Find the word definition

Crossword clues for falls


n. A waterfall. vb. (en-third-person singular of: fall)


n. a steep descent of the water of a river [syn: waterfall]

Falls -- U.S. County in Texas
Population (2000): 18576
Housing Units (2000): 7658
Land area (2000): 769.090559 sq. miles (1991.935318 sq. km)
Water area (2000): 4.716383 sq. miles (12.215375 sq. km)
Total area (2000): 773.806942 sq. miles (2004.150693 sq. km)
Located within: Texas (TX), FIPS 48
Location: 31.265510 N, 96.963672 W
Falls, TX
Falls County
Falls County, TX

Falls may refer to:

  • Waterfalls or rapids
  • Falls (surname)
  • Falls, North Carolina
  • Falls, West Virginia
  • Belfast Falls (disambiguation)
    • Falls Road, Belfast in Belfast, Northern Ireland
    • Belfast Falls (Northern Ireland Parliament constituency)
    • Belfast Falls (UK Parliament constituency)
  • Falls Festival
  • The sepals of the Iris flower
  • Falling (accident)
    • Falls in older adults
  • Meteorite falls
Falls (surname)

Falls is a surname. Notable people with the surname include:

  • Charles Buckles Falls (1874-1960), American artist and illustrator
  • Colin Falls (born 1985), American basketball player
  • Kevin Falls, American television writer
  • Mike Falls (born 1934), American football player
  • Robert Falls (born 1954), American theatre director

Usage examples of "falls".

Septimus Falls arrived by train and taxi at 4:30, within a few minutes of Dr.

The fact is the evil brute got lost and has followed some other Falls all over the country.

Questing, having introduced Septimus Falls to Gaunt, had adopted the manner of a sort of referee or ring-master.

All through the hooey Gaunt and Falls were spilling about Shakespeare or someone.

As you see, the hillock falls away in a steep bank immediately above the big mud pot.

Septimus Falls, moving quietly along the white-flagged path across the reserve.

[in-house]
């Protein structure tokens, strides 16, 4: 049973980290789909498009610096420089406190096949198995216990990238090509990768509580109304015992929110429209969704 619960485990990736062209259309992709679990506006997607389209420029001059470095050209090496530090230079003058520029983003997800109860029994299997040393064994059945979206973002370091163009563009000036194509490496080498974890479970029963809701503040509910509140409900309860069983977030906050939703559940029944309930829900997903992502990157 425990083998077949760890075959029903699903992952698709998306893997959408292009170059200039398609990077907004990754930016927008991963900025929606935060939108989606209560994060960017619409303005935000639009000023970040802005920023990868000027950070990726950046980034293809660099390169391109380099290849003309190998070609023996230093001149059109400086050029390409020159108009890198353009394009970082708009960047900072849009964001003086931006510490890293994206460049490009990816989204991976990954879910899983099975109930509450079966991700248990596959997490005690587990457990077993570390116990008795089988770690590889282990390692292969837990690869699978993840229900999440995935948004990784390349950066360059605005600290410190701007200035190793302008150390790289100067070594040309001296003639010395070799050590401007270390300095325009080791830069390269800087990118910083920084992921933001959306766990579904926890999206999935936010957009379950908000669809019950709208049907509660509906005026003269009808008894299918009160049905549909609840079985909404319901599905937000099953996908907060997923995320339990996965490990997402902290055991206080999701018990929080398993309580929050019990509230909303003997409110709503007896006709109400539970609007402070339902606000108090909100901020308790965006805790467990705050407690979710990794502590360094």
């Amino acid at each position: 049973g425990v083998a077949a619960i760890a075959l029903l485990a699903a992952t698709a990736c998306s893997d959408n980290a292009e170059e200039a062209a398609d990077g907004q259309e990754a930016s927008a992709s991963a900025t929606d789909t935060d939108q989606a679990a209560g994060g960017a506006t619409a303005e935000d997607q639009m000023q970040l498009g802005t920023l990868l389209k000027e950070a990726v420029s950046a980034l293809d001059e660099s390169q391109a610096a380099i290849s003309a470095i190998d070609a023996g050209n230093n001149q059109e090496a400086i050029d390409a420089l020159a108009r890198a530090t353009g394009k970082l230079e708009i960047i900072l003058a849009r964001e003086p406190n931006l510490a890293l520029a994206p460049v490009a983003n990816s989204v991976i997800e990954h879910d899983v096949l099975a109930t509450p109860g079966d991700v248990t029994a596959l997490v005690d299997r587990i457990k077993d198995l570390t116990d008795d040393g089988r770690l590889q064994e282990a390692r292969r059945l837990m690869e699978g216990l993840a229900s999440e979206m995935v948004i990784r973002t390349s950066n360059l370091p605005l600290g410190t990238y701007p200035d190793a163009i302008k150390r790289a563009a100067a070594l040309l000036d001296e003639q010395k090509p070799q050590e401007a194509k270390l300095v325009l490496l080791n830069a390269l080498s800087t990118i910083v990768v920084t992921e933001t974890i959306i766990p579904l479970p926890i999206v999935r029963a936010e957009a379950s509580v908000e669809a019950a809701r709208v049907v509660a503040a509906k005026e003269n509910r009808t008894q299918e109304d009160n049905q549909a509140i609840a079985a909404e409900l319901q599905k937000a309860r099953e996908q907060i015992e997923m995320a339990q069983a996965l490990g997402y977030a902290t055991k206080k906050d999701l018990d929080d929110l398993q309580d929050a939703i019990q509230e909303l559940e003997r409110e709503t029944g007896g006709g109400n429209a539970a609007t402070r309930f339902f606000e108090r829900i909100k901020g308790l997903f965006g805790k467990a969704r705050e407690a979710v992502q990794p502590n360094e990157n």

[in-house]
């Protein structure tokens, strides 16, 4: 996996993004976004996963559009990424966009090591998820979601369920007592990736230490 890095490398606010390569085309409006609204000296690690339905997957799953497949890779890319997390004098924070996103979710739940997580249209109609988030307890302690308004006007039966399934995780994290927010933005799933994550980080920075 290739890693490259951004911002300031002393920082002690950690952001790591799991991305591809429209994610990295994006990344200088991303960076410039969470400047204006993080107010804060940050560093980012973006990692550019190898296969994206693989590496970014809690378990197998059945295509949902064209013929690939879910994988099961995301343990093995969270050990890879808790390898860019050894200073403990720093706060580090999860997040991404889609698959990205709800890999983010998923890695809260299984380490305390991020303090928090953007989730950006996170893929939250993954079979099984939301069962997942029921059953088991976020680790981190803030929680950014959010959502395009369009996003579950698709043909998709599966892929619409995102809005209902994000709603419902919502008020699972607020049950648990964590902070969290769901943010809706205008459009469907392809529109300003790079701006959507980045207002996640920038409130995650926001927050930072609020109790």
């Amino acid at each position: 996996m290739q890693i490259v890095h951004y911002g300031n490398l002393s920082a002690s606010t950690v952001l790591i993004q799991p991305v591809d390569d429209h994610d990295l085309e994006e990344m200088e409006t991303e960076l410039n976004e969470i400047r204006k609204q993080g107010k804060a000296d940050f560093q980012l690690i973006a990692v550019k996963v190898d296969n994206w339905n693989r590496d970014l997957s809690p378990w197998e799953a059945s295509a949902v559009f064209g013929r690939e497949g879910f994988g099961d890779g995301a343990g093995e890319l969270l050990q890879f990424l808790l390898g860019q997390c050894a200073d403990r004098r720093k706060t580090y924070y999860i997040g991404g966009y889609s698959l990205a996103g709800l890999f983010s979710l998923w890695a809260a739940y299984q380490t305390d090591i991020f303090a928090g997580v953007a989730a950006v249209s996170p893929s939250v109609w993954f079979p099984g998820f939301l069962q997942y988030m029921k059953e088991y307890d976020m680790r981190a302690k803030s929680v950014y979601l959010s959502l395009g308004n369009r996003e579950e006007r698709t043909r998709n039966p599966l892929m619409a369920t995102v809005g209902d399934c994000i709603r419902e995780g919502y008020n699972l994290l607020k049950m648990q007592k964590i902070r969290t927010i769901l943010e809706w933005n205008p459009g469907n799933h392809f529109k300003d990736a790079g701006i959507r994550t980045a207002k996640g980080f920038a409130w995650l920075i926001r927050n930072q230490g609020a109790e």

Septimus Falls was walking briskly back along the path, whistling his way home.

Questing had manoeuvred to get possession of Wai-ata-tapu, and, when he was about to take over, Septimus Falls had arrived, making certain that he would not be refused a room.

Had this been an intimation to Questing that Falls himself was another agent?

Why had Falls been at such pains to ensure that nobody inspected the path above Taupo-tapu?

After all, why on earth should Falls take such an elaborate and senseless means of introducing himself to Questing?

I must tell you at the outset, Falls, that if you concur with the official view of this case, I utterly disagree with you.

In support of this theory I draw your attention to a development of which Falls has acquainted me.

It was an unexpected turn of events when Gaunt, Edward, Falls and I all decided, separately, to walk.

He explained, as if to a child, that a blow from a hidden assailant would not account for the displaced clod of mud and that even in a struggle, which could scarcely have taken place without Falls hearing it, the path was altogether too firm for any portion of it to give way.